BYO bag you propose is a very good idea for everyone. We have to learn our children that the continuation of life on the planet for many species depends on the disappearance of the plastic bag from our culture.
Thank you for reminding us, Thodoris.
You are welcome Thodoris, yes it’s those small changes that make a big difference.
You have made some great points here on why we all need to put an extra effort into trying to use less plastic in our lives. Just saving the animals is reason enough. I often wonder who exactly invented plastic. It is a useful yet toxic solution to storage.
I always use my bags again and again until they have holes in them and always keep some folded up in my handbag so I never have to ask for a bag. I love the idea of the one made of parachute material that folds up small and keeps on your keyring. What a novel idea.
I wrote about who invented plastic in my about page. Thanks for being awesome.
Thanks for this post, I think many people need to see this; we some times affect other beautiful creatures in this world negatively with our activities, just imagine the confuse turtle example you cited. The solution you gave will go a long way. Thanks again for this post, we need more awareness like this.
Thanks for your input Jordan.
We all need to do more to protect our Planet and environment, especially us 50-somethings who will be handing it over to our children, etc.
Re-using, with products such as these, is definitely a step in the right direction, as is re-cycling.
Having said that, there’s a lot of ‘noise’ out there which can drown out some key facts in the great environment debate.
In itself, plastic isn’t the problem. The problem is people who irresponsibly dispose of plastic and governments who don’t do anything with all the plastic that is responsibly disposed of, other than send it to landfill.
Plastic can be re-cycled and it’s both surprising and worrying how many people don’t realize this. It can be turned into lots of useful things and it’s durability means it lasts a lot longer than other material. Decking, for example, is something many people have in their gardens. Plastic decking, which is usually made from re-cycled previously used plastic, can be made to look so much like wood you can’t tell it’s not. And it lasts far longer than wood decking and therefore has less of a negative impact on the environment in the long term.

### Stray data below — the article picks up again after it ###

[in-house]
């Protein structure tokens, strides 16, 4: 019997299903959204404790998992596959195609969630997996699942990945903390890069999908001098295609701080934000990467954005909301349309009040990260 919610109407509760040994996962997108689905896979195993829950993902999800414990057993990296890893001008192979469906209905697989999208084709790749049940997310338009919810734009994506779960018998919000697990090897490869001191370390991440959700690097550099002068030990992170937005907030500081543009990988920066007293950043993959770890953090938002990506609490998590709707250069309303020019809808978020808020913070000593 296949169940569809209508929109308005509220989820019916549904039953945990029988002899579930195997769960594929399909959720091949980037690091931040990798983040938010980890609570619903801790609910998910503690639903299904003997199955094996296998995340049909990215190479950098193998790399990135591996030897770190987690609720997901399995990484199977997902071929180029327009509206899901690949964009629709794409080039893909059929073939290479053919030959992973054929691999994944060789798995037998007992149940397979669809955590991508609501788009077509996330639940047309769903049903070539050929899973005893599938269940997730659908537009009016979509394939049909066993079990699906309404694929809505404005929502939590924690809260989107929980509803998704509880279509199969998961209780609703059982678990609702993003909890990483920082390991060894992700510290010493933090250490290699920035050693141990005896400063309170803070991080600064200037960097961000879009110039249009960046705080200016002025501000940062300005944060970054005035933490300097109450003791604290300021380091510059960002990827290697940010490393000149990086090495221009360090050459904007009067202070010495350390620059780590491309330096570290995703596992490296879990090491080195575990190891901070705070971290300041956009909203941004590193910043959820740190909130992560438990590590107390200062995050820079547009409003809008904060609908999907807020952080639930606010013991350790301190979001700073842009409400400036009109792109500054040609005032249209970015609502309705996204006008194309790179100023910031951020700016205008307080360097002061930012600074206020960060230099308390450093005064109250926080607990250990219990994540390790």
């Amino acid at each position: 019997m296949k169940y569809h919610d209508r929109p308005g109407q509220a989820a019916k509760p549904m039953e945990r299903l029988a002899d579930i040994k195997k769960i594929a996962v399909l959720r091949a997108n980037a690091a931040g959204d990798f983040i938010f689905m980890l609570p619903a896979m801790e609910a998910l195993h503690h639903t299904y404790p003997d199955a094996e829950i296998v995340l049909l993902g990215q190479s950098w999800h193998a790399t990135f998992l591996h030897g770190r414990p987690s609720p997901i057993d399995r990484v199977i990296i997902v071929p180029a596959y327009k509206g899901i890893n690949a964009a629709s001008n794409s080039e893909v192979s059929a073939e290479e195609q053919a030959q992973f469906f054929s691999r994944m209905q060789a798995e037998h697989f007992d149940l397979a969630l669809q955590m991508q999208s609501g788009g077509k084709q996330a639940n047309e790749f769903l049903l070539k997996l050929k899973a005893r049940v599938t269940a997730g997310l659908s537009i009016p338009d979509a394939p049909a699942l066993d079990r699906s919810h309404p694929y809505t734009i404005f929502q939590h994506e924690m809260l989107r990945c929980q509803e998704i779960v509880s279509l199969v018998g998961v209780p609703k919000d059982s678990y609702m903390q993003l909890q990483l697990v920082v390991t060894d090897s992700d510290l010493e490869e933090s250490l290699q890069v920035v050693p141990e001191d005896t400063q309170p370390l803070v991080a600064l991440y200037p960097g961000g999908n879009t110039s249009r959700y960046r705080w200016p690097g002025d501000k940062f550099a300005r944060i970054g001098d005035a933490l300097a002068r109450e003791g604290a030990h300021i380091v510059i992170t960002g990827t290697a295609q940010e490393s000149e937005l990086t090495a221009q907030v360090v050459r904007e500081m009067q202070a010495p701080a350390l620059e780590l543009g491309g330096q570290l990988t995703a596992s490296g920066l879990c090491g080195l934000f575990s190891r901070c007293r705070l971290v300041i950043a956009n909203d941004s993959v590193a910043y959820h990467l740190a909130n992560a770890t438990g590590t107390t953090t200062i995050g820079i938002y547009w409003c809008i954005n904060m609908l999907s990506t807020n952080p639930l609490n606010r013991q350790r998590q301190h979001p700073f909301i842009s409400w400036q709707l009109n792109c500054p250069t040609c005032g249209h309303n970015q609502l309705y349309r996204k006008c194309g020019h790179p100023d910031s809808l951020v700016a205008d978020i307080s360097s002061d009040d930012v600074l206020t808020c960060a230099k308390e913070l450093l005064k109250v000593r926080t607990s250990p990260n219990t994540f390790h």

Oil is used to make plastic, and there is a re-cycling method called pryrolysis which turns the plastic back into fuel providing a cheaper, re-cycled source of energy and the process uses up 8 x less co2 than glass re-cycling.
Education in responsible behaviour with regards to re-cycling, re-using and properly disposing of our waste is critical.
Only with that education, will people become aware of and use things like re-usable bags.
Your very relevant article gives us the nudge in the right direction we so often need and hopefully lots of people will read it and heed it.
Thanks for your input, Richard.
While it is true that you can recycle plastics it often is a very costly process and much cheaper to just create virgin plastic for the companies. Now, with all the so-called bioplastics, it is almost impossible to recycle some because they get thrown in with all the “normal” plastics and actually contaminate the badge. It can only be hand sorted which is costly and crazy if you ask me.
I think we need more projects like the pyrolysis and reusing the plastics we already have. Upgraded waste management systems and well a heck of a lot less plastic anywhere near food or drinks.
Hi Hendrik! Wow, I had no idea that many plastic bags were consumed each year. The statistics you provided are jaw-dropping and that information alone is enough to make anyone realize that we need to change our ways. I, personally, could be more mindful of always bringing my own bag into stores. Sometimes I forget and I need to be more intentional with BYO bag! It’s so important to the environment that we get it under control. Using cotton bags is a good point too. Mine are some kind of plastic material, but when they wear out, I will be sure to replace them with cotton.
Thanks for the great information!
Excellent stuff, Jessica. I hear you; it’s super easy to forget them, hence why it is beneficial to throw one bag in your car one in your backpack and one no your keychain. I know the statistics are scary! Yet it is such a simple thing to do:)